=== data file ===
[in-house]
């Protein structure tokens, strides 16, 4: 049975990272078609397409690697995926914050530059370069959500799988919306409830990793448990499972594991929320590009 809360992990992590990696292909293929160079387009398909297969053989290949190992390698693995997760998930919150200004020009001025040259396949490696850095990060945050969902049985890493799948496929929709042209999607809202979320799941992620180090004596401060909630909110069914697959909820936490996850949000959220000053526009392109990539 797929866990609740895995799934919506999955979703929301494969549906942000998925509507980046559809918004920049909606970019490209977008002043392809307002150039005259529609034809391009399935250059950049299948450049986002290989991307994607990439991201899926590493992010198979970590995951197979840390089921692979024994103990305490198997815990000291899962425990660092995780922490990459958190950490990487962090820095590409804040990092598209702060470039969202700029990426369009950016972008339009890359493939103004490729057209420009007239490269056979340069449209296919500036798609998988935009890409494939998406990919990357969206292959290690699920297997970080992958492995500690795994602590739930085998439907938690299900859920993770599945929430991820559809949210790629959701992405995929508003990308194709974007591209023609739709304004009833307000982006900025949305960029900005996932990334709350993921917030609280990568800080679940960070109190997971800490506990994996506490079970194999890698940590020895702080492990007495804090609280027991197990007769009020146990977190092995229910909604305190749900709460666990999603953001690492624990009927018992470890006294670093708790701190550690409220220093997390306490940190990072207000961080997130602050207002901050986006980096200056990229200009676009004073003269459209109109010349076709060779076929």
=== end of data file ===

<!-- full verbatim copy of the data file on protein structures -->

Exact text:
[in-house]
């Protein structure tokens, strides 16, 4: 049975990272078609397409690697995926914050530059370069959500799988919306409830990793448990499972594991929320590009 809360992990992590990696292909293929160079387009398909297969053989290949190992390698693995997760998930919150200004020009001025040259396949490696850095990060945050969902049985890493799948496929929709042209999607809202979320799941992620180090004596401060909630909110069914697959909820936490996850949000959220000053526009392109990539 797929866990609740895995799934919506999955979703929301494969549906942000998925509507980046559809918004920049909606970019490209977008002043392809307002150039005259529609034809391009399935250059950049299948450049986002290989991307994607990439991201899926590493992010198979970590995951197979840390089921692979024994103990305490198997815990000291899962425990660092995780922490990459958190950490990487962090820095590409804040990092598209702060470039969202700029990426369009950016972008339009890359493939103004490729057209420009007239490269056979340069449209296919500036798609998988935009890409494939998406990919990357969206292959290690699920297997970080992958492995500690795994602590739930085998439907938690299900859920993770599945929430991820559809949210790629959701992405995929508003990308194709974007591209023609739709304004009833307000982006900025949305960029900005996932990334709350993921917030609280990568800080679940960070109190997971800490506990994996506490079970194999890698940590020895702080492990007495804090609280027991197990007769009020146990977190092995229910909604305190749900709460666990999603953001690492624990009927018992470890006294670093708790701190550690409220220093997390306490940190990072207000961080997130602050207002901050986006980096200056990229200009676009004073003269459209109109010349076709060779076929």